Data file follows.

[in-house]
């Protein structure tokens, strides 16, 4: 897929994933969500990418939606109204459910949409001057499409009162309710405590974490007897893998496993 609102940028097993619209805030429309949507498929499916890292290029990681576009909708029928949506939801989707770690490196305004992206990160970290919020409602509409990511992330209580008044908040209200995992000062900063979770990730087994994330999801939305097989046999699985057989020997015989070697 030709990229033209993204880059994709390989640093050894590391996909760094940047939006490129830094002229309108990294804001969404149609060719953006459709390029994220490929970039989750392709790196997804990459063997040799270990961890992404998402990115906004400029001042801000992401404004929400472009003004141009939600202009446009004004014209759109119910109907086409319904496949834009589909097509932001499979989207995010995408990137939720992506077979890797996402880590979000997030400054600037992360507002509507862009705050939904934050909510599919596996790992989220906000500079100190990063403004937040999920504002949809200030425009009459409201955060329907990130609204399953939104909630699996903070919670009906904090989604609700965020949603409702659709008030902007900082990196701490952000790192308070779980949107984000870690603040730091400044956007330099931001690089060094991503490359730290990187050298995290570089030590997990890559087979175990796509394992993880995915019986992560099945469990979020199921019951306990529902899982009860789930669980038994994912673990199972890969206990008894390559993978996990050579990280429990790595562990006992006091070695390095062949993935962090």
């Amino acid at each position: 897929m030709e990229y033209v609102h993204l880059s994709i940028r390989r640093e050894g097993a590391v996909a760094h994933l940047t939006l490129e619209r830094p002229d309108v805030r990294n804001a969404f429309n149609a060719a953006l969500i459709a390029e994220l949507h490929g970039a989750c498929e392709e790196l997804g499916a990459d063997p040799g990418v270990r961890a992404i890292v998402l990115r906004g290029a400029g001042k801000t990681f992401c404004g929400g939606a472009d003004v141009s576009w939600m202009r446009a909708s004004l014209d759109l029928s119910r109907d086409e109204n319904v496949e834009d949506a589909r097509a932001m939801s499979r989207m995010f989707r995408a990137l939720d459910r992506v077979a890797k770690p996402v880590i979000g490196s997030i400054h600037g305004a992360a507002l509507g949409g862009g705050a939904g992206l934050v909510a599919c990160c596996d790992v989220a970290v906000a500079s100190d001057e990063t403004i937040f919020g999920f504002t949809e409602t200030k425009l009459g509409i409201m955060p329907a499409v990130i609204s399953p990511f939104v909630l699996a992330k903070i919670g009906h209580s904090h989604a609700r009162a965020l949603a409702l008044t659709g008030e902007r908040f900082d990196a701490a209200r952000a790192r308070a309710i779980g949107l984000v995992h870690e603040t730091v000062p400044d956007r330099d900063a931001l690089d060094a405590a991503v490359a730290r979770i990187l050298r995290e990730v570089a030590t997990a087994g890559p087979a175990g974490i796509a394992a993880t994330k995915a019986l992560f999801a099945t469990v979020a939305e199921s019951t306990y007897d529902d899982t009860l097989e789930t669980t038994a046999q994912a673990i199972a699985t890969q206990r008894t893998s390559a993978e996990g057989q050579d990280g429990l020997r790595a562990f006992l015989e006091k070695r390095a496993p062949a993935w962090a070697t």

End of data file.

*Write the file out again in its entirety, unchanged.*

[in-house]
């Protein structure tokens, strides 16, 4: 897929994933969500990418939606109204459910949409001057499409009162309710405590974490007897893998496993 609102940028097993619209805030429309949507498929499916890292290029990681576009909708029928949506939801989707770690490196305004992206990160970290919020409602509409990511992330209580008044908040209200995992000062900063979770990730087994994330999801939305097989046999699985057989020997015989070697 030709990229033209993204880059994709390989640093050894590391996909760094940047939006490129830094002229309108990294804001969404149609060719953006459709390029994220490929970039989750392709790196997804990459063997040799270990961890992404998402990115906004400029001042801000992401404004929400472009003004141009939600202009446009004004014209759109119910109907086409319904496949834009589909097509932001499979989207995010995408990137939720992506077979890797996402880590979000997030400054600037992360507002509507862009705050939904934050909510599919596996790992989220906000500079100190990063403004937040999920504002949809200030425009009459409201955060329907990130609204399953939104909630699996903070919670009906904090989604609700965020949603409702659709008030902007900082990196701490952000790192308070779980949107984000870690603040730091400044956007330099931001690089060094991503490359730290990187050298995290570089030590997990890559087979175990796509394992993880995915019986992560099945469990979020199921019951306990529902899982009860789930669980038994994912673990199972890969206990008894390559993978996990050579990280429990790595562990006992006091070695390095062949993935962090």
């Amino acid at each position: 897929m030709e990229y033209v609102h993204l880059s994709i940028r390989r640093e050894g097993a590391v996909a760094h994933l940047t939006l490129e619209r830094p002229d309108v805030r990294n804001a969404f429309n149609a060719a953006l969500i459709a390029e994220l949507h490929g970039a989750c498929e392709e790196l997804g499916a990459d063997p040799g990418v270990r961890a992404i890292v998402l990115r906004g290029a400029g001042k801000t990681f992401c404004g929400g939606a472009d003004v141009s576009w939600m202009r446009a909708s004004l014209d759109l029928s119910r109907d086409e109204n319904v496949e834009d949506a589909r097509a932001m939801s499979r989207m995010f989707r995408a990137l939720d459910r992506v077979a890797k770690p996402v880590i979000g490196s997030i400054h600037g305004a992360a507002l509507g949409g862009g705050a939904g992206l934050v909510a599919c990160c596996d790992v989220a970290v906000a500079s100190d001057e990063t403004i937040f919020g999920f504002t949809e409602t200030k425009l009459g509409i409201m955060p329907a499409v990130i609204s399953p990511f939104v909630l699996a992330k903070i919670g009906h209580s904090h989604a609700r009162a965020l949603a409702l008044t659709g008030e902007r908040f900082d990196a701490a209200r952000a790192r308070a309710i779980g949107l984000v995992h870690e603040t730091v000062p400044d956007r330099d900063a931001l690089d060094a405590a991503v490359a730290r979770i990187l050298r995290e990730v570089a030590t997990a087994g890559p087979a175990g974490i796509a394992a993880t994330k995915a019986l992560f999801a099945t469990v979020a939305e199921s019951t306990y007897d529902d899982t009860l097989e789930t669980t038994a046999q994912a673990i199972a699985t890969q206990r008894t893998s390559a993978e996990g057989q050579d990280g429990l020997r790595a562990f006992l015989e006091k070695r390095a496993p062949a993935w962090a070697t």